Cobblestones, tango dancers, and haphazardly constructed, colorful conventillos have made Calle Museo Caminito the darling of Buenos Aires' postcard manufacturers since this pedestrian street was created in 1959. Artists fill the block-long street with works depicting port life and the tango, which is said to have been born in La Boca. These days it's painfully commercial, and seems more a parody of porteño culture than anything else, but if you're willing to embrace the out-and-out tackiness it can make a fun outing.
Conventillos. Many of La Boca's tenements are now souvenir stores. The plastic Che Guevaras and dancing couples make the shops in the Centro Cultural de los Artistas (Magallanes 861 Mon.–Sat. 10:30–6) as forgettable as all the others on the street, but the uneven stairs and wrought-iron balcony hint at what a conventillo interior was like. You get a clearer vision at the turquoise-and-tomato-red Museo Conventillo de Marjan Grum
(Garibaldi 1429 30 pesos 11/4302–2472 daily 10:30–5:30), which the eponymous sculptor-owner has converted into an art gallery.
Local Art. Painters, photographers, and sculptors peddle their creations from stalls along Caminito. Quality varies considerably; if nothing tempts you, focus on the small mosaics set into the walls, such as Luis Perlotti's Santos Vega. Another local art form, the brightly colored scrollwork known as fileteado, adorns many shop and restaurant fronts near Caminito.
Tangueros. Competition is fierce between the pairs of sultry dancers dressed to the nines in split skirts and fishnets. True, they spend more time trying to entice you into photo ops than actually dancing, but linger long enough (and throw a big enough contribution in the fedora) and you'll see some fancy footwork.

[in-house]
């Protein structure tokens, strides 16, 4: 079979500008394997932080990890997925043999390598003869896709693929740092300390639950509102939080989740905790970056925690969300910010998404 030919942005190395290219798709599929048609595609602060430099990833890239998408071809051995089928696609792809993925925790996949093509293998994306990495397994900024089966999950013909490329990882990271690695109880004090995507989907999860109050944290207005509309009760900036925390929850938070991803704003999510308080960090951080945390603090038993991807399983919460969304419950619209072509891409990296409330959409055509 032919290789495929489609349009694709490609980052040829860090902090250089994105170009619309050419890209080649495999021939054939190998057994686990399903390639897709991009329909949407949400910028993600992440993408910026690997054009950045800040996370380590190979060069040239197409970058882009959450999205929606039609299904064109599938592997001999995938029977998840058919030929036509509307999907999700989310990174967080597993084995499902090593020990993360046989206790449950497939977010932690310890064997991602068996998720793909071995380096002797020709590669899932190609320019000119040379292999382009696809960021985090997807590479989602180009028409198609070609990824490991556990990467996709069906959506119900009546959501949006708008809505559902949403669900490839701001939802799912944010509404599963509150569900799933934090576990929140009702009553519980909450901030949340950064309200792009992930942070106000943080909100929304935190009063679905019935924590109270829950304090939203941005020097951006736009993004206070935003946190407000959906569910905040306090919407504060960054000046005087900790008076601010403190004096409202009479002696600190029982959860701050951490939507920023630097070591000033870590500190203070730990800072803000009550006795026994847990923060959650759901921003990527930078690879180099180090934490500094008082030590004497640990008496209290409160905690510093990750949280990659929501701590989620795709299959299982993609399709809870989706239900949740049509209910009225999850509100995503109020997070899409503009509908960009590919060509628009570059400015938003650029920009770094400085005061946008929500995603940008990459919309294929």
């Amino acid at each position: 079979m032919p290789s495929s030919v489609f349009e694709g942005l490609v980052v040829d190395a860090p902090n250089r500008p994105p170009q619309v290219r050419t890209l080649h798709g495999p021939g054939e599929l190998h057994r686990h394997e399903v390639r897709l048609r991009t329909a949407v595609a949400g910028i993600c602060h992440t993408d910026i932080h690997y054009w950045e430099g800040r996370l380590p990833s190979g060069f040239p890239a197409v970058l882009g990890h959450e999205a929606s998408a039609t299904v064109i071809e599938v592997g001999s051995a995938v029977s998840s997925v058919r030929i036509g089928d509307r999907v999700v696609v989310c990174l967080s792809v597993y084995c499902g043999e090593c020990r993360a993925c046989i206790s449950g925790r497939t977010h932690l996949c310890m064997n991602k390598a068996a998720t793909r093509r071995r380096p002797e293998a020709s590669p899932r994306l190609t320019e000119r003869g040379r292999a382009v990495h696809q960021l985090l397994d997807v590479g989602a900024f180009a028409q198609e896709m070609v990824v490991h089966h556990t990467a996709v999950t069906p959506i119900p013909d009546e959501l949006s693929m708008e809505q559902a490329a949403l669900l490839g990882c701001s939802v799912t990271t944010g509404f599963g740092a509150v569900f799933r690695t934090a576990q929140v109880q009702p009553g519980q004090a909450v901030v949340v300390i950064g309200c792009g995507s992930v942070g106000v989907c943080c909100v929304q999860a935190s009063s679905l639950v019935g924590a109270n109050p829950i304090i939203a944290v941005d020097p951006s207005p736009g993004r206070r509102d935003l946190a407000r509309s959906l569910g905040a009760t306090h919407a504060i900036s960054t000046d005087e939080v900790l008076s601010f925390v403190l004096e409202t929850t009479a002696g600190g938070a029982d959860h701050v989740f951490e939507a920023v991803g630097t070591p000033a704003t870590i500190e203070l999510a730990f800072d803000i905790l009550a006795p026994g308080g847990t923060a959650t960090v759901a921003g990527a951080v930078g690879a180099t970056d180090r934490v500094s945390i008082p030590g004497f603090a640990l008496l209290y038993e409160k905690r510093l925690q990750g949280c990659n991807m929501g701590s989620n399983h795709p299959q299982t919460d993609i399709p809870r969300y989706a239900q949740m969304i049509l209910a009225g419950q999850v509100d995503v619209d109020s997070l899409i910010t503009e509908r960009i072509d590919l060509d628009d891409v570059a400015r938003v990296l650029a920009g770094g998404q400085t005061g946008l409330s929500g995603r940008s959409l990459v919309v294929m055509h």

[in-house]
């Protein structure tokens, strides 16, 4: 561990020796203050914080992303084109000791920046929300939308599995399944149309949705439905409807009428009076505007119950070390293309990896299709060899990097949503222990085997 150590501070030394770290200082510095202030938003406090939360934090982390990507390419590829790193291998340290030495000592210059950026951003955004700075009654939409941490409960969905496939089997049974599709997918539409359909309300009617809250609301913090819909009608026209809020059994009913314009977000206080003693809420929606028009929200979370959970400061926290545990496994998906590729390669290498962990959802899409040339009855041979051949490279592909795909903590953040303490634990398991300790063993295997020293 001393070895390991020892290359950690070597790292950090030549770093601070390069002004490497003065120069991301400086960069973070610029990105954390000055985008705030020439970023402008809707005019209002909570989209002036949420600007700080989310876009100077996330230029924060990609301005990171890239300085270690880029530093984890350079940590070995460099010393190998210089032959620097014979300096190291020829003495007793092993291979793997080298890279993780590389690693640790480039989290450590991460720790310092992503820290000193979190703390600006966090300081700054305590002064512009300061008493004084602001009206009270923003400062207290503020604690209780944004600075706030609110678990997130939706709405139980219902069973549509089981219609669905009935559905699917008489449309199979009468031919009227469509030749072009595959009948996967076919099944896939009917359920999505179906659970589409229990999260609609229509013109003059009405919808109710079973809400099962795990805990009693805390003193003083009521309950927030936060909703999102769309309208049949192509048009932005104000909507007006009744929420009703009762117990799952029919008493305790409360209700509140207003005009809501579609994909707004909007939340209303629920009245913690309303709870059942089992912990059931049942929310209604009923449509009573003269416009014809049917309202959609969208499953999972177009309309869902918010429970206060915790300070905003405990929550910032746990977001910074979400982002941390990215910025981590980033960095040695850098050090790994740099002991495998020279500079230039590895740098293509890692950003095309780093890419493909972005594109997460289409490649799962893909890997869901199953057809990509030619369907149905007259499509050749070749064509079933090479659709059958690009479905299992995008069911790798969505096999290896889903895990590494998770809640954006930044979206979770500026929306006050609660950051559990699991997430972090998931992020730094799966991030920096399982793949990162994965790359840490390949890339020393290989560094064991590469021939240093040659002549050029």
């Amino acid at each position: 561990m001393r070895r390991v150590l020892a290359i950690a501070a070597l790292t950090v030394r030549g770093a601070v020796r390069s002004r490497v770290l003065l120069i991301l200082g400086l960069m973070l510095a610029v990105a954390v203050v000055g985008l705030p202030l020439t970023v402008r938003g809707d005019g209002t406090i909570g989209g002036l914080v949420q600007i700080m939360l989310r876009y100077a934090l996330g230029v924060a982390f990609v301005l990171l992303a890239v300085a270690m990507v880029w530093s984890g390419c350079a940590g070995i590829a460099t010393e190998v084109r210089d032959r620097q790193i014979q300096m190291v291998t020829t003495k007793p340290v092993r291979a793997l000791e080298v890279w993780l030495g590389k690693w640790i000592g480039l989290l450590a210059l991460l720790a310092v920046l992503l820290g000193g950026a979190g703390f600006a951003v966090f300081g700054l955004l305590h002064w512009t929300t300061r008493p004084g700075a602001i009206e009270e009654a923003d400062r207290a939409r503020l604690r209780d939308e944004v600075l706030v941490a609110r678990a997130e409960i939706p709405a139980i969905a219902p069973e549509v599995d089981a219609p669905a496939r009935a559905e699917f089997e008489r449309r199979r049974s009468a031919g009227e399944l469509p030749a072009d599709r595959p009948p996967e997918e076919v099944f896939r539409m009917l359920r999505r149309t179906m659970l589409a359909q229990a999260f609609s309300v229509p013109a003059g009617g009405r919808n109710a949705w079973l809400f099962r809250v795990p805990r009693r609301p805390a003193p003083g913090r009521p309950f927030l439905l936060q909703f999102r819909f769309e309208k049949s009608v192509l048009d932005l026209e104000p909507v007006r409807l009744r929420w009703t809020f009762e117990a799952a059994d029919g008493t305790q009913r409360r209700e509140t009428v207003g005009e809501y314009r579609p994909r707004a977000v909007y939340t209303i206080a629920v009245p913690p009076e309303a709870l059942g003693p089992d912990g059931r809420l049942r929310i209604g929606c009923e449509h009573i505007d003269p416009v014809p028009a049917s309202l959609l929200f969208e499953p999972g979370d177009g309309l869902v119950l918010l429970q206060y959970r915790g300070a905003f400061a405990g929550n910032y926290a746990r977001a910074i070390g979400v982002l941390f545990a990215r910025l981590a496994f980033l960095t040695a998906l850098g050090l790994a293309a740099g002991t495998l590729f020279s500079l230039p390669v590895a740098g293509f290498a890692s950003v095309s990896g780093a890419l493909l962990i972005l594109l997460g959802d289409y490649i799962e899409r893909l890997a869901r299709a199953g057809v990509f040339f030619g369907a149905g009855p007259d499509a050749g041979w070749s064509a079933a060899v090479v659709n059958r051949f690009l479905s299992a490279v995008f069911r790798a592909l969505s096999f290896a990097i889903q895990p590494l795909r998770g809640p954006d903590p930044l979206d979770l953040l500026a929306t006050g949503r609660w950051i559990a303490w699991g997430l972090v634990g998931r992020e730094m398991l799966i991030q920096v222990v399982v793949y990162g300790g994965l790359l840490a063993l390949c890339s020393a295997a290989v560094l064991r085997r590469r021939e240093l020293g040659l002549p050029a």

Tips and Trivia
"Caminito" comes from a 1926 tango by Juan de Dios Filiberto, who is said to have composed it while thinking of a girl leaning from the balcony of a ramshackle house like those here. It was chosen by local artist Benito Quinquela Martín, who helped establish the street as an open-air museum.
Expect to be canvassed aggressively by rival restaurant owners touting overpriced, touristy menus near the start of Caminito and along every other side street. Each restaurant has its own outdoor stage—competing troupes of stamping gauchos make meals a noisy affair. The best tactic to get by them is to accept their leaflets with a serene smile and "gracias."
The Caminito concept spills over into nearby streets Garibaldi and Magallanes, which form a triangle with it. The strange, foot-high sidewalks along streets like Magallanes, designed to prevent flooding, show how the river's proximity has shaped the barrio.